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China Raises Home Mortgage Rates, Down Payments

April 15 (Bloomberg) -- China’s cabinet raised minimum mortgage rates and down payment ratios for some home purchases, saying “more forceful” steps are needed to cool speculation after property prices rose at a record pace in March.

Down payments for second homes must be at least 50 percent, up from 40 percent, and interest rates can’t be lower than 110 percent of benchmark rates, the State Council said in a statement, citing decisions made during a meeting yesterday. Banks should also raise down payment ratios and rates for third homes “by a broad margin.”

The State Council said local governments have failed to control speculation, a day after a survey showed property prices in 70 cities jumped 11.7 percent from a year earlier. China’s economy grew at the fastest pace in almost three years in the first quarter, a report showed today, fanning concern that record lending is creating asset bubbles.

“Recently property and land prices in some cities showed a trend of excessively rapid increases, making it difficult for residents to solve housing problems through the market and increasing financial risks,” the statement said. “More stringent and forceful measures must be taken.”

Down payments for first homes bigger than 90 square meters can’t be lower than 30 percent, the government said. Local governments will be allowed to take temporary measures to “strictly” restrict speculation, according to the statement.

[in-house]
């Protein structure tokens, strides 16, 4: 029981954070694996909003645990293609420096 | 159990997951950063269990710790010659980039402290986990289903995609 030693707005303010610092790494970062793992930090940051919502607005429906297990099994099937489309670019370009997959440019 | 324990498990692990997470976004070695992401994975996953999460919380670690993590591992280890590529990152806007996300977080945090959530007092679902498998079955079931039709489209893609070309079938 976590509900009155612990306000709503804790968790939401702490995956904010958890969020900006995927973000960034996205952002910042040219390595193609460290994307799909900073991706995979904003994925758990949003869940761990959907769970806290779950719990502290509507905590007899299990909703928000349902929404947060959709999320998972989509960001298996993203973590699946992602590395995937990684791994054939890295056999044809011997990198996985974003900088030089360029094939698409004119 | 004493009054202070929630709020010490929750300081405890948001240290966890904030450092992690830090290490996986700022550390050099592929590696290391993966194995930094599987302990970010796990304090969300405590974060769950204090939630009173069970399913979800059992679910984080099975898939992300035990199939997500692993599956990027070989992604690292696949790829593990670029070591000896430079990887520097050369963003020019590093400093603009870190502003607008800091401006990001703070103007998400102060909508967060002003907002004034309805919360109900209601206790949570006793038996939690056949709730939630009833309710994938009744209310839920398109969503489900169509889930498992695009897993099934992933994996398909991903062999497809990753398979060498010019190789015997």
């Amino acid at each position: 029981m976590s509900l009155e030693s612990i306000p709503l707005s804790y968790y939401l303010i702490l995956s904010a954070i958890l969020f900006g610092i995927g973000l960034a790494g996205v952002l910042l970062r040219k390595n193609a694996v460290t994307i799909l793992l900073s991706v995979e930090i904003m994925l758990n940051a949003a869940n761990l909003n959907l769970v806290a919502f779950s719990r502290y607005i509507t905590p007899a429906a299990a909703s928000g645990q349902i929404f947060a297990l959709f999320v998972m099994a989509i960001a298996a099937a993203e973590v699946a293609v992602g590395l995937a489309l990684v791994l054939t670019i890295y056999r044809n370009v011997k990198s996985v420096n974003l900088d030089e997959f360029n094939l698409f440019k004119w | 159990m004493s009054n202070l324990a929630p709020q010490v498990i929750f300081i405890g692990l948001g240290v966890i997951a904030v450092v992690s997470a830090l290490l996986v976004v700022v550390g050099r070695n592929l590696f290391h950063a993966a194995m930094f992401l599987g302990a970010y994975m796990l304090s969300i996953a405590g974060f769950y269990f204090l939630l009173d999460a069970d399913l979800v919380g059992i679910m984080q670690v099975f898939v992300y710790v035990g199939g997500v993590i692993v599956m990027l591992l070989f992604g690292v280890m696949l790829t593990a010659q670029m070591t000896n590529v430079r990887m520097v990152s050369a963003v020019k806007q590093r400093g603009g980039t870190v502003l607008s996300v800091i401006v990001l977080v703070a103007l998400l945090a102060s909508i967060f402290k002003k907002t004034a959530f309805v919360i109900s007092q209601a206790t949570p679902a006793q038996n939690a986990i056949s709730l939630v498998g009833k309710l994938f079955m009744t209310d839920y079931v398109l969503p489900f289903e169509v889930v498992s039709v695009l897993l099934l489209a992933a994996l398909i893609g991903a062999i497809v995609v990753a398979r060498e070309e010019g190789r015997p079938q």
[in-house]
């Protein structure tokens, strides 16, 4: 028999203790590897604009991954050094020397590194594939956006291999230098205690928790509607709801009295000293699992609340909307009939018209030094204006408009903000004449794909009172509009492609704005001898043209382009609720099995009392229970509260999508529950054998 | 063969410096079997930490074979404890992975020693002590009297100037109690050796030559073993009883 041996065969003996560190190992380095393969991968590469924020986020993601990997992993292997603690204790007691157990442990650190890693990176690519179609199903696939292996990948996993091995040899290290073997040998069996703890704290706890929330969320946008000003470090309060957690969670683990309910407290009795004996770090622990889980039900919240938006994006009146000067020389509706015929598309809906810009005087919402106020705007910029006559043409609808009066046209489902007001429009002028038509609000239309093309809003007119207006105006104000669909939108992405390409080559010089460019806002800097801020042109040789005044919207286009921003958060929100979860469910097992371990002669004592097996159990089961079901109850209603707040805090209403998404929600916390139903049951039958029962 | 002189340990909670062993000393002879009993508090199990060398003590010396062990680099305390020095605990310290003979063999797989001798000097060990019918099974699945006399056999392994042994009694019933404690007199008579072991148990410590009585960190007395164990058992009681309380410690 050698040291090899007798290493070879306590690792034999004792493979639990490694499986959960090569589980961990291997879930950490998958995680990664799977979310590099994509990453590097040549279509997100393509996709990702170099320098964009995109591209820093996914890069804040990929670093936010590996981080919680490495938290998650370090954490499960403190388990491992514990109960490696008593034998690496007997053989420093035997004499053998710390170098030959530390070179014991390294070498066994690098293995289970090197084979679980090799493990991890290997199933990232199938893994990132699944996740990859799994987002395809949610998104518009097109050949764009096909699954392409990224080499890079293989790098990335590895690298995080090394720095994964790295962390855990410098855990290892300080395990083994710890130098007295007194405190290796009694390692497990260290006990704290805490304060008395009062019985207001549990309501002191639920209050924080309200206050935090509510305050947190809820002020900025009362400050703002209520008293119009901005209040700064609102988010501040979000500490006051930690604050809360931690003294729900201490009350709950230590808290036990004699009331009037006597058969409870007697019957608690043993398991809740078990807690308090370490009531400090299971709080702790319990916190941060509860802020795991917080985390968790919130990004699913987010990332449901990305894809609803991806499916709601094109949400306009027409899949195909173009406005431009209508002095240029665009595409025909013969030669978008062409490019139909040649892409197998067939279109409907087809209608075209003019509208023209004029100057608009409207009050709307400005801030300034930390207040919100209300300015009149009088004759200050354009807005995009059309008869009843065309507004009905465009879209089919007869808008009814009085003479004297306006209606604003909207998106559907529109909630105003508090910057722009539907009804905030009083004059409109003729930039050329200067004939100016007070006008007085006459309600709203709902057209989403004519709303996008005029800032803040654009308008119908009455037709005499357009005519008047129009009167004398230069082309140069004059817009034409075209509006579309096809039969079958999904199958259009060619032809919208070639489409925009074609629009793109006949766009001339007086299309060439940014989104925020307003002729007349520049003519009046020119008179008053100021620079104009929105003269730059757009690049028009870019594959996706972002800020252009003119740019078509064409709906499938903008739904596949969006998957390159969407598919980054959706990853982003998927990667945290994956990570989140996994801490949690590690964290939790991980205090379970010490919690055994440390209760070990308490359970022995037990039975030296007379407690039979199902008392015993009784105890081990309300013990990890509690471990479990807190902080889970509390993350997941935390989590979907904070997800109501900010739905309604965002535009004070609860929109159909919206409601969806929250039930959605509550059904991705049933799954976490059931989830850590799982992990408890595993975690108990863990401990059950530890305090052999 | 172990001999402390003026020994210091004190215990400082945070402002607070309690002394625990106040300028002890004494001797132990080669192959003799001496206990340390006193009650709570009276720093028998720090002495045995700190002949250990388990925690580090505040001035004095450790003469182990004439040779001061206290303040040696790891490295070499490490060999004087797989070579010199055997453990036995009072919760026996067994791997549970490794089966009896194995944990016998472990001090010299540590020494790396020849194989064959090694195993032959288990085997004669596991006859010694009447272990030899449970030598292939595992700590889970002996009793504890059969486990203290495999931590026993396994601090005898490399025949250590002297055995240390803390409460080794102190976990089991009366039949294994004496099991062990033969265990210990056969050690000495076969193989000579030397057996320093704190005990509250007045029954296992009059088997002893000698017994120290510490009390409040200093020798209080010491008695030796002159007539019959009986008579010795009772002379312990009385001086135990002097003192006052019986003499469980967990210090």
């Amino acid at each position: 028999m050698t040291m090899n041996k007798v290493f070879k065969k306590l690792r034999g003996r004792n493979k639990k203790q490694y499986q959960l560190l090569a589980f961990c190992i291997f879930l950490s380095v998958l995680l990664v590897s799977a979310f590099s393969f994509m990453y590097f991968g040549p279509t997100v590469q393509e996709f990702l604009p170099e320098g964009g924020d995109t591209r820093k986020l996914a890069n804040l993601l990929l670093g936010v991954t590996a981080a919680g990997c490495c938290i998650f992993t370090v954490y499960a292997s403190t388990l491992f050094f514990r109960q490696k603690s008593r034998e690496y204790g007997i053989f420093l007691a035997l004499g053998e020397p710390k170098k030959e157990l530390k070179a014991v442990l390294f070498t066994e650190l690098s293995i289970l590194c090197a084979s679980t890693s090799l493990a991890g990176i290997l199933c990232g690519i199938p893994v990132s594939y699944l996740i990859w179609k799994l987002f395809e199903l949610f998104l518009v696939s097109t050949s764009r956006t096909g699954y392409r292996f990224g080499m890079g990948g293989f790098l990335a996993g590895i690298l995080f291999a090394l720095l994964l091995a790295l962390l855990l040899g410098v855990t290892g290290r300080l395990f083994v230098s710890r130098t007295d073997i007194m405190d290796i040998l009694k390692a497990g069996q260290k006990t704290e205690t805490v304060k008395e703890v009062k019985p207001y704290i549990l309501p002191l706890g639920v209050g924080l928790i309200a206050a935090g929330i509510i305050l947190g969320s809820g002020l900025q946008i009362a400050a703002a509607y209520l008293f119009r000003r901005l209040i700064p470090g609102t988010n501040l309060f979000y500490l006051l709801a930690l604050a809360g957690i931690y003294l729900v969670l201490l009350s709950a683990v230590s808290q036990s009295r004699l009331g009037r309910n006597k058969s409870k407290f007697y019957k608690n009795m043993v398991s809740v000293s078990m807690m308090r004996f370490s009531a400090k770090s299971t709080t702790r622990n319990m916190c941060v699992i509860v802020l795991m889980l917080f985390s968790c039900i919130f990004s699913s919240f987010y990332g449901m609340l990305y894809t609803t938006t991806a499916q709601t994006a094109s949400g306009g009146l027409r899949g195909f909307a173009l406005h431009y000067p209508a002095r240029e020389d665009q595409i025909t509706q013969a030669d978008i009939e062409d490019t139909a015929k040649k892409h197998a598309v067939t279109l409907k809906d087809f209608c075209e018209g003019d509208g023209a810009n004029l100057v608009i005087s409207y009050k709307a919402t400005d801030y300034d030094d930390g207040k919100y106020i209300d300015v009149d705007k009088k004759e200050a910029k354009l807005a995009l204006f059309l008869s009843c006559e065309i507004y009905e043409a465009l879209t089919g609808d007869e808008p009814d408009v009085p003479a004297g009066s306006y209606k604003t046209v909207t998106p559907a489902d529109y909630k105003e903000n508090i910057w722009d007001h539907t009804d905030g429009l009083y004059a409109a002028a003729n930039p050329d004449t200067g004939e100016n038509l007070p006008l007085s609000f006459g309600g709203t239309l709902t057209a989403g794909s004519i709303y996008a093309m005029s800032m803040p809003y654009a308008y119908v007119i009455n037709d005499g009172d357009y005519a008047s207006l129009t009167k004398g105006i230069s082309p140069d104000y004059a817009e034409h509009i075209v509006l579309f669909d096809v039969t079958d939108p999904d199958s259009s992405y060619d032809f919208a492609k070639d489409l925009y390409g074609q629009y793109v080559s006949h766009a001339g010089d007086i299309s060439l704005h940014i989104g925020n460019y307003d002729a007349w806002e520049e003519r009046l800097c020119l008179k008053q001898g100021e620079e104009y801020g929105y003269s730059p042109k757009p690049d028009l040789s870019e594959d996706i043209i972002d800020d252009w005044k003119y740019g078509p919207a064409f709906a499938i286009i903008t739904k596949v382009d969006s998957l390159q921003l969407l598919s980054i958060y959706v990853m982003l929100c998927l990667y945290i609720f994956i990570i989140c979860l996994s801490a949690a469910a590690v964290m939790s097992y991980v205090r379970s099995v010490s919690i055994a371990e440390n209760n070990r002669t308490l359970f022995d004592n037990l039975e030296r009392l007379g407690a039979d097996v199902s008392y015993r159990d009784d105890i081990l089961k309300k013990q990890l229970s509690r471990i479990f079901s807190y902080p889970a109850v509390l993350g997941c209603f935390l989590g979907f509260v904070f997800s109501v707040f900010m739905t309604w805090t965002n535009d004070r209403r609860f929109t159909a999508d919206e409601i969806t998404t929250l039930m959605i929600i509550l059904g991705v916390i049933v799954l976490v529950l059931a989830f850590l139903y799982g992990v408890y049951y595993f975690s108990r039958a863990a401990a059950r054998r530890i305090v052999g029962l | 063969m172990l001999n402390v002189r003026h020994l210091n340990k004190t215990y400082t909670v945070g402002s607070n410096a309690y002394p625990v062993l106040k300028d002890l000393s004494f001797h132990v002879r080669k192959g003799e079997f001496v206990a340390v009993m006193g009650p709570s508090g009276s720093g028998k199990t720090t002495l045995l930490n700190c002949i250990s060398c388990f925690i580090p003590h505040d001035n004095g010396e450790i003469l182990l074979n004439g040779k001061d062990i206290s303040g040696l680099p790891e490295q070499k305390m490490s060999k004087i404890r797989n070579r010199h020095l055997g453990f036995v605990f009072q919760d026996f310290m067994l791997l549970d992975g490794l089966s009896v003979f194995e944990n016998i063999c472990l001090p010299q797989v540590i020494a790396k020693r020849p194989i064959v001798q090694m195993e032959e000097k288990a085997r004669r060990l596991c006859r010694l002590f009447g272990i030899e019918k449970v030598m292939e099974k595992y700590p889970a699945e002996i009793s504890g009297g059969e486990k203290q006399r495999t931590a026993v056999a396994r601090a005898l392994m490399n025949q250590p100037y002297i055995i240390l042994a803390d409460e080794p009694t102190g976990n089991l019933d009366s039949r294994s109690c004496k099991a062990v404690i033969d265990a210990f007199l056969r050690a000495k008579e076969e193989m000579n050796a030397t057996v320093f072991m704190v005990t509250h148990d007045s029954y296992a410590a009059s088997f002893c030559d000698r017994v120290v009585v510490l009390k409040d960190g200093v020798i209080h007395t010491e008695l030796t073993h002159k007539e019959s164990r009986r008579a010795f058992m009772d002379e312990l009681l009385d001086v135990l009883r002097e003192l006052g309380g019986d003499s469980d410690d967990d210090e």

Tax Policy

The government will hasten study on tax policies that adjust individuals’ property gains, the statement said without elaborating. Shanghai, China’s wealthiest city, may impose a property tax to curb price increases, the Shanghai Securities News reported April 8, citing unidentified people.

Developers found to delay home sales to speculate on further price gains or hoard land will be barred from share sales, “major asset restructurings” or bank borrowing, today’s statement said.

“ The government has been clear that it thinks property prices are rising too fast only in some markets,” said Mark Williams, a London-based economist at Capital Economics Ltd. “It will be wary of pushing cooling measures too far for fear of causing a downturn in the broader property market.”

Residential and commercial real-estate prices in 70 cities climbed 11.7 percent last month from a year earlier, the National Bureau of Statistics said yesterday. Haikou, the capital city on the southern island of Hainan, had the biggest gain, with a 53.9 percent jump in overall property prices.

Editor: Ben Richardson.

To contact the reporter on this story: Yanping Li in Beijing at yli16@bloomberg.net

To contact the editor responsible for this story: Paul Panckhurst at ppanckhurst@bloomberg.net

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